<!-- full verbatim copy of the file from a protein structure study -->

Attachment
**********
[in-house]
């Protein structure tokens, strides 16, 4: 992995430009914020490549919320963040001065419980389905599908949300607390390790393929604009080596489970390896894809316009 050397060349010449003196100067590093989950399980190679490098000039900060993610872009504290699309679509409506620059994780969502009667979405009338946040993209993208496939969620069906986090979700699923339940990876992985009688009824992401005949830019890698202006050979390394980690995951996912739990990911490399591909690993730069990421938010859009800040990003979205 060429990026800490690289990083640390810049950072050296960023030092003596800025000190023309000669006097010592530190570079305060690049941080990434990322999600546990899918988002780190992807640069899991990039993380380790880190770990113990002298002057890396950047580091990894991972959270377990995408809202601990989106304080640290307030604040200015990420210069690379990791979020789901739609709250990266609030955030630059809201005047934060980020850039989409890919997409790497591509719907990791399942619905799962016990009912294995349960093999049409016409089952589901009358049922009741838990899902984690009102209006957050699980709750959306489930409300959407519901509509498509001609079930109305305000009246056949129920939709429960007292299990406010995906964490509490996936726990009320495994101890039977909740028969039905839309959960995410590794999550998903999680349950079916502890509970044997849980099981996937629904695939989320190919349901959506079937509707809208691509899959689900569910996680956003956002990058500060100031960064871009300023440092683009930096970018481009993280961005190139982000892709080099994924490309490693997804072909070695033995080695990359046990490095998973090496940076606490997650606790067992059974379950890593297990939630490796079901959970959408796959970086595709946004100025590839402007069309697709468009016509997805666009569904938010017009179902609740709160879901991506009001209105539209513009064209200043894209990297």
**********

[in-house]
């Protein structure tokens, strides 16, 4: 992995430009914020490549919320963040001065419980389905599908949300607390390790393929604009080596489970390896894809316009 050397060349010449003196100067590093989950399980190679490098000039900060993610872009504290699309679509409506620059994780969502009667979405009338946040993209993208496939969620069906986090979700699923339940990876992985009688009824992401005949830019890698202006050979390394980690995951996912739990990911490399591909690993730069990421938010859009800040990003979205 060429990026800490690289990083640390810049950072050296960023030092003596800025000190023309000669006097010592530190570079305060690049941080990434990322999600546990899918988002780190992807640069899991990039993380380790880190770990113990002298002057890396950047580091990894991972959270377990995408809202601990989106304080640290307030604040200015990420210069690379990791979020789901739609709250990266609030955030630059809201005047934060980020850039989409890919997409790497591509719907990791399942619905799962016990009912294995349960093999049409016409089952589901009358049922009741838990899902984690009102209006957050699980709750959306489930409300959407519901509509498509001609079930109305305000009246056949129920939709429960007292299990406010995906964490509490996936726990009320495994101890039977909740028969039905839309959960995410590794999550998903999680349950079916502890509970044997849980099981996937629904695939989320190919349901959506079937509707809208691509899959689900569910996680956003956002990058500060100031960064871009300023440092683009930096970018481009993280961005190139982000892709080099994924490309490693997804072909070695033995080695990359046990490095998973090496940076606490997650606790067992059974379950890593297990939630490796079901959970959408796959970086595709946004100025590839402007069309697709468009016509997805666009569904938010017009179902609740709160879901991506009001209105539209513009064209200043894209990297």